e. Prevent scalds and burns.
(1) Place coffee, tea, and other hot liquids where the patient can reach them
easily and safely.
(2) Assist the patient if there is any doubt about whether he can safely
regulate the temperature of water in tubs or showers.
(3) Carefully follow policy when using hot-water bags or heating pads.
Because of the danger of burning patients, many health care facilities do not allow their
f. Prevent the spread of infection. A health care facility may adopt its own
infection control policies and practices. However, the procedures generally follow the
recommendations from the Centers for Disease Control (CDC). This is a federal
agency that studies pathogens, outbreaks of contagious diseases, and methods used to
control these outbreaks.
(1) Preventing disease, including infections, is a high priority in health care.
Nurses should use techniques that prevent microorganisms from living, growing, and
(2) Two methods are used to reduce or eliminate the presence of
microorganisms and thus prevent infections. These two methods are called surgical
asepsis and medical asepsis.
(a) Surgical asepsis refers to the practice that eliminates the presence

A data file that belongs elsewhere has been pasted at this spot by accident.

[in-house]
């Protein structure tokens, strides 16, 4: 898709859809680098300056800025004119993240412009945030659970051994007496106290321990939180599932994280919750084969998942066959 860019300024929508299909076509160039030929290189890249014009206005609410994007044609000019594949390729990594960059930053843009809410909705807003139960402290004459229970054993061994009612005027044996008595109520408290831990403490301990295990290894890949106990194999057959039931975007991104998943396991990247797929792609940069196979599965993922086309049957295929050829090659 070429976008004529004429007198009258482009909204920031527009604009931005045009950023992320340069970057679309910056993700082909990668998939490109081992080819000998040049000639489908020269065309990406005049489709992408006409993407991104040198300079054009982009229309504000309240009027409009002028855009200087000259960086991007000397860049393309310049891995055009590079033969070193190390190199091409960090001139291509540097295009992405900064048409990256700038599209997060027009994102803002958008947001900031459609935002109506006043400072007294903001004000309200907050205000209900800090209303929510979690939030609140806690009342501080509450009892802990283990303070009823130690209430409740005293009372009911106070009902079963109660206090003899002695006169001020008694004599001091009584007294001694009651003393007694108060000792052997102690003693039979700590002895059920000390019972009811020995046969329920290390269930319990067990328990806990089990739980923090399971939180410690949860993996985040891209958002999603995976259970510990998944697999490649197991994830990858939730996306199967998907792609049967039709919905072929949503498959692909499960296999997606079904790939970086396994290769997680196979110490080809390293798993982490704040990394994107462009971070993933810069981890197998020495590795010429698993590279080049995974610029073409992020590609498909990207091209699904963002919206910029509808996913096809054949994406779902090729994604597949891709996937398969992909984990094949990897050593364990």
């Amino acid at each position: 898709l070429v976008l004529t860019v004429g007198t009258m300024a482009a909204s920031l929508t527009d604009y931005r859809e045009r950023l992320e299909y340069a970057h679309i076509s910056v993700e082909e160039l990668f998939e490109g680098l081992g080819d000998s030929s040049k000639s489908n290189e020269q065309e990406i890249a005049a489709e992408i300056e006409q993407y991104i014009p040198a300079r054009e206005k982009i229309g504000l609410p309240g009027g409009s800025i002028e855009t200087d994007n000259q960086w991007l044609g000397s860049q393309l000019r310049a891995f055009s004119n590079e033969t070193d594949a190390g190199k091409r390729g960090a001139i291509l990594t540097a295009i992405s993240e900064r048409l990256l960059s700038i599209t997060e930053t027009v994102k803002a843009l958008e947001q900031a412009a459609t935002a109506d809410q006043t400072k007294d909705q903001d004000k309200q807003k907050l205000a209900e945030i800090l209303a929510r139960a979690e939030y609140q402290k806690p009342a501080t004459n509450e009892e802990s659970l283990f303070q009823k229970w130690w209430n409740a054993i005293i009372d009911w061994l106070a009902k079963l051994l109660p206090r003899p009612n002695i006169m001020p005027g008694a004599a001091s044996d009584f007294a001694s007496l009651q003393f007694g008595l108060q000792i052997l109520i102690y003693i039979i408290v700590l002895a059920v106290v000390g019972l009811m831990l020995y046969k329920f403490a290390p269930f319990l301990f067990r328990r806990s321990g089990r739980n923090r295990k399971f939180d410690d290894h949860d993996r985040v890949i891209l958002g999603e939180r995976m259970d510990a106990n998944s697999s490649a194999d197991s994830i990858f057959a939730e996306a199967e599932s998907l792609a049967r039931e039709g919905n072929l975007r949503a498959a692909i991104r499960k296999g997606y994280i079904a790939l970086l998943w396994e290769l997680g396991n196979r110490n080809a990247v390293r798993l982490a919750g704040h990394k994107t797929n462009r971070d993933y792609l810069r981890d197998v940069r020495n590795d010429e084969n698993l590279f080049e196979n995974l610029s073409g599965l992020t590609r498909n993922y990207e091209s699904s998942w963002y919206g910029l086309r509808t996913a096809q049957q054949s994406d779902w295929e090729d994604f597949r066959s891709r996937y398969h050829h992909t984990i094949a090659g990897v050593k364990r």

of all microorganisms (bacteria, viruses, fungi, yeasts, molds, rickettsia, and protozoa).
This practice is sterilization.
(b) Medical asepsis refers to practices that help reduce the number
and inhibit the growth of microorganisms, especially pathogens (those that cause
infections or contagious diseases). Medical asepsis, also called clean technique
includes use of antimicrobial agents, hand washing, cleaning supplies and equipment,
(3) Infections and infectious diseases begin in a reservoir and move full
circle to a susceptible host (see figure 6-5).
(a) Reservoir. This is the place on which or in which organisms grow
and reproduce. Examples include man and animals.
(b) Exit from reservoir. Escape routes for organisms include the nose,
throat, mouth, ear, eye, intestinal tract, urinary tract, and wounds.